The C-level competency of strategic orientation is the ability to think long term, strategically, and beyond one’s own area to plan against larger issues. It depends on complex thinking abilities, both analytical (cause-and-effect chains) and conceptual (patterns). It isn’t just “the vision thing”—the emphasis is on business strategy, not vivid images. The strategies must incorporate specific business issues, and in many cases propose action, or at least be so clear that anyone knowing those strategies can use them to make decisions for action.
Exercising Industrywide Leadership
More About Being Strategic
Basic performance in this competency is understanding others’ strategic priorities and appreciating opportunities for long-term change. Moderate performance comes when one begins to generate actual plans, translating from a larger corporate or divisional strategy down to something applicable to one’s own area. At this point, to improve performance, an executive must challenge or drive the strategy of the larger organization, not just that of his or her own area.
Thereafter, strategic orientation performance gains come from the progressively greater scope of a leader’s strategic thought, so that at the highest level, the executive either is developing a strategy that incorporates multiple businesses and integrates a complex variety of different and possibly conflicting businesses, or is developing a strategy that can transform the nature of the business itself. For The Options Clearing Corp. Executive Vice President and CIO John Von Stein (read his column here, the scope for strategy as it relates to operations and capability planning is the whole options industry.
Are You Ready for a Strategic Orientation?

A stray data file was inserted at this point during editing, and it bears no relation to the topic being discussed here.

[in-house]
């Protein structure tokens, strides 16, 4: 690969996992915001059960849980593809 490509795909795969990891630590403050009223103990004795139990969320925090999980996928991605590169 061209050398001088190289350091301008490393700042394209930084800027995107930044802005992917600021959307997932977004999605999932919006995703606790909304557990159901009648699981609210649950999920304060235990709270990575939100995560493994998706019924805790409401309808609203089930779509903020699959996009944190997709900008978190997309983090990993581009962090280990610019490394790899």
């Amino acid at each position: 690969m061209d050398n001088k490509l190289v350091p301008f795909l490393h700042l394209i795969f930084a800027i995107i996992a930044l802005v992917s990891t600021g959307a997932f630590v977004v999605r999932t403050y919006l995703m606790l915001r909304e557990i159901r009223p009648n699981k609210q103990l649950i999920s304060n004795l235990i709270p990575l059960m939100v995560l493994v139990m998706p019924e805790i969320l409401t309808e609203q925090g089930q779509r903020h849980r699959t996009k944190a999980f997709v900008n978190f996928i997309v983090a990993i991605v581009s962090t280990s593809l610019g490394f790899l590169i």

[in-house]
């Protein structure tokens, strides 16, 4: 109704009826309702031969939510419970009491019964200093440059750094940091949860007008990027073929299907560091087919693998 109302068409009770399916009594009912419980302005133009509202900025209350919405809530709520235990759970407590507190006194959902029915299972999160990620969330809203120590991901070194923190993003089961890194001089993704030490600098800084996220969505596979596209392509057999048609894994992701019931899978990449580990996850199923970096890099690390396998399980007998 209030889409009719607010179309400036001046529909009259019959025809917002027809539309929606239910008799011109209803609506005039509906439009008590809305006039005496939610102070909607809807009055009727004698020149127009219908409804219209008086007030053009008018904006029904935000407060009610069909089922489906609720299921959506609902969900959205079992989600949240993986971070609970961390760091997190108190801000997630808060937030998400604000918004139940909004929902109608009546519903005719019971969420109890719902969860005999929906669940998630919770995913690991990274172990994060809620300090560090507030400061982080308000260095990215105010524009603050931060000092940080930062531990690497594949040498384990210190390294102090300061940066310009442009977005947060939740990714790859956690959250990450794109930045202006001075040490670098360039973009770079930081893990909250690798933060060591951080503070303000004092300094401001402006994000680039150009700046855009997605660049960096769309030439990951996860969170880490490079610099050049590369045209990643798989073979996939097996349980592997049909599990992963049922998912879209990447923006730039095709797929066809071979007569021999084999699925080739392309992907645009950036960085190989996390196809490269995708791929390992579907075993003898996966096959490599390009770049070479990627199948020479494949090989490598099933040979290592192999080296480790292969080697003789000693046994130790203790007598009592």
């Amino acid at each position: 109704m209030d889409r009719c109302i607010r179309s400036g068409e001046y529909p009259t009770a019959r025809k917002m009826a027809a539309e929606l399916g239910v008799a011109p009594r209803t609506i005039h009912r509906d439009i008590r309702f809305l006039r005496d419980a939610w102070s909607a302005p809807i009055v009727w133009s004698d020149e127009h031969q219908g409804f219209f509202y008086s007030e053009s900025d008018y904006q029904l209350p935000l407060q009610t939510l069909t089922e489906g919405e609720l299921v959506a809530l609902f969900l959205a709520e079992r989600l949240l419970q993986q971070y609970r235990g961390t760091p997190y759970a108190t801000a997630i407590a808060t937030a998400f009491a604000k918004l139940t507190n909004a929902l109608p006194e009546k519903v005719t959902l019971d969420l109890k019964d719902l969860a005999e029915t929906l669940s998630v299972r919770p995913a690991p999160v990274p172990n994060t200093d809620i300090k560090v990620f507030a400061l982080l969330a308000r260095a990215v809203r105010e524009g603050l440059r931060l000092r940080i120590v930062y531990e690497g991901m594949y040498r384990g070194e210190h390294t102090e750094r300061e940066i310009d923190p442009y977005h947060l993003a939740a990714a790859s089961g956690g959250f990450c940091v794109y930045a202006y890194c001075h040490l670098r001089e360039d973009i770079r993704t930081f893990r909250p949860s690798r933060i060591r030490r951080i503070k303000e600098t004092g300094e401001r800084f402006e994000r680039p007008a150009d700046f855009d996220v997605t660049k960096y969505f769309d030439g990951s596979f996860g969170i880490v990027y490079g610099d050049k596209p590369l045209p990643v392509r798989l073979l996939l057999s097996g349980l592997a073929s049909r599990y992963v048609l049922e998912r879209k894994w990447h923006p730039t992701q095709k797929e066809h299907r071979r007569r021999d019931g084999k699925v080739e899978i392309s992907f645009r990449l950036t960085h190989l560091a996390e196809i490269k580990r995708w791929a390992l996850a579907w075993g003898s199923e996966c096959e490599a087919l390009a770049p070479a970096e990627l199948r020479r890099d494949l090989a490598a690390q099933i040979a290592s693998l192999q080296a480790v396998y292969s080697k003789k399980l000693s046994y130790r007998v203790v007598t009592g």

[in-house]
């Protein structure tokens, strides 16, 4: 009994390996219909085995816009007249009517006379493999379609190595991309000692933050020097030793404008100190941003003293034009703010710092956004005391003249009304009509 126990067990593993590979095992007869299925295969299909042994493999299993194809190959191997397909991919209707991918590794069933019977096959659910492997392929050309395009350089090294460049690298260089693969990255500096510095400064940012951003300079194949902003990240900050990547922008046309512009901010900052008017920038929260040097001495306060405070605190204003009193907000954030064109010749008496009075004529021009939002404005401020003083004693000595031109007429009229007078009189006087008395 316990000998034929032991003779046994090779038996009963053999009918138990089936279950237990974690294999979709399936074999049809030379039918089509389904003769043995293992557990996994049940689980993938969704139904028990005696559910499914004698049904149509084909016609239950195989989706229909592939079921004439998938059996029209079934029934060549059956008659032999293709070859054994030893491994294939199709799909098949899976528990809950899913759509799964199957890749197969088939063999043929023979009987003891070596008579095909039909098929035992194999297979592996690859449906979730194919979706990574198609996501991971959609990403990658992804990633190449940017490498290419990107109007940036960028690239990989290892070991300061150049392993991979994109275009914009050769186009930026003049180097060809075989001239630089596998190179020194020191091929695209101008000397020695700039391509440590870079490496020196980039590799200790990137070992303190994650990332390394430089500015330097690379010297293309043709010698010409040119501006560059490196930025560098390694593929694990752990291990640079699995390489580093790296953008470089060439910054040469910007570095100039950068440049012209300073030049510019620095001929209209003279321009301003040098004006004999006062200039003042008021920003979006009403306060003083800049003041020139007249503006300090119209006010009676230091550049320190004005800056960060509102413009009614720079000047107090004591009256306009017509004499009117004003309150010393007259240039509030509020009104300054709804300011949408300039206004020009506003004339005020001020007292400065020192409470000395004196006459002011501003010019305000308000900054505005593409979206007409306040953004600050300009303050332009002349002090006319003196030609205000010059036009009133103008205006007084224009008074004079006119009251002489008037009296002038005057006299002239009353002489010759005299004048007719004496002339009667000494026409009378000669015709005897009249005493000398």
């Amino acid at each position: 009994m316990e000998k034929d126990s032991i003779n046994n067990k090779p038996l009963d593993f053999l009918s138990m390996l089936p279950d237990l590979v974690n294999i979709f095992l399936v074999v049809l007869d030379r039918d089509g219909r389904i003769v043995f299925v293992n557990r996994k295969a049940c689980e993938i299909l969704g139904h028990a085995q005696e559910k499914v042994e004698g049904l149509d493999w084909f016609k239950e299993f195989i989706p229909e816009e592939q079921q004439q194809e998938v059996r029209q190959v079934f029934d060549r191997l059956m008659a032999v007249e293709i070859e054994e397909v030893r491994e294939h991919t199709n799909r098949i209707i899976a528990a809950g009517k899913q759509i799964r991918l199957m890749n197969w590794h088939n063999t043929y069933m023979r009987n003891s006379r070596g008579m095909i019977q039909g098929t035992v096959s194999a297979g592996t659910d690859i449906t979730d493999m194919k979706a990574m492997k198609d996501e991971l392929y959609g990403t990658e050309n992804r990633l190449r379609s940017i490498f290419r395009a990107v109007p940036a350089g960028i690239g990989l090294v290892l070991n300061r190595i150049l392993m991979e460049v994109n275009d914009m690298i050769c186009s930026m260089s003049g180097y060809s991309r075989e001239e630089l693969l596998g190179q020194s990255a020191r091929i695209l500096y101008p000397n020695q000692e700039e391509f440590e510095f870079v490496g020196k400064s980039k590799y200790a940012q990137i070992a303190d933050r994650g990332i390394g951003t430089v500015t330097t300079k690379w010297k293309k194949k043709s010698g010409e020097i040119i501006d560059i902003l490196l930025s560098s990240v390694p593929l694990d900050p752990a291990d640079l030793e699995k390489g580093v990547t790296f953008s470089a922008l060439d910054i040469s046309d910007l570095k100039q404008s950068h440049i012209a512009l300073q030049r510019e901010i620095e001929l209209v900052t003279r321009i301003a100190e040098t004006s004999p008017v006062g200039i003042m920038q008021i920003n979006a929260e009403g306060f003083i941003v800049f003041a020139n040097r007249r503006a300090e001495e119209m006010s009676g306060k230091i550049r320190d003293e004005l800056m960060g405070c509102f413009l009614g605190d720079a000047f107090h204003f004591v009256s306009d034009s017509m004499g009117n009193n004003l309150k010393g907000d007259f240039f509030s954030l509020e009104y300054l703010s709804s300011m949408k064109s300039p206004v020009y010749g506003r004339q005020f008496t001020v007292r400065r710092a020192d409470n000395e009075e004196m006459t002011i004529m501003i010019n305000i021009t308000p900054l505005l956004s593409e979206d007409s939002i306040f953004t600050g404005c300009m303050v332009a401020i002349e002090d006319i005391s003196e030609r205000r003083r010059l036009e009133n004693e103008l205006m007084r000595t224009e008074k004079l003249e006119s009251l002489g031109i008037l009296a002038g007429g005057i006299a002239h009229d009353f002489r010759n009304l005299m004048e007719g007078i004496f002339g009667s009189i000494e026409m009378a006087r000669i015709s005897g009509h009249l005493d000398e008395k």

Once you understand the focus and scope of a strategic orientation, it’s important to consider your organization’s predisposition toward strategic leadership, as well as your own capability to contribute. Some questions to consider include:
About the Organization
Does the organization have an articulated strategy?
Does it make decisions based on the strategy?
Is your IT organization focused on the external market and measured with external market metrics? To what extent is your team market-driven versus technology-driven?
How complex is the business? Does it include a wide variety of products, customers and business models? Is there a coherent focus on the direction of the business?
Do you understand the drivers of the business and all the different aspects of the market that apply to it, including competitors, history and business priorities?
Do you see your role as formulating direction, or just executing other people’s plans?
How strong is your ability to perceive the feelings, beliefs and preferences of others? Can you see a situation from others’ perspectives, even if you disagree with them?
Do you get energized by seeing a group work together, or by bringing new groups of people together?
Based on the answers to these questions, you can decide how to develop the skills that make you strategic. Thinking strategically takes hard work because the tyranny of the urgent always trumps the importance of longer-term planning. Stay true to the long term.
Reynold Lewke is North American CIO practice leader with Egon Zehnder International. He can be reached at firstname.lastname@example.org. Steve Kelner is global knowledge leader with Egon Zehnder’s Talent Management and Management Appraisal Practice Group. He can be reached at email@example.com.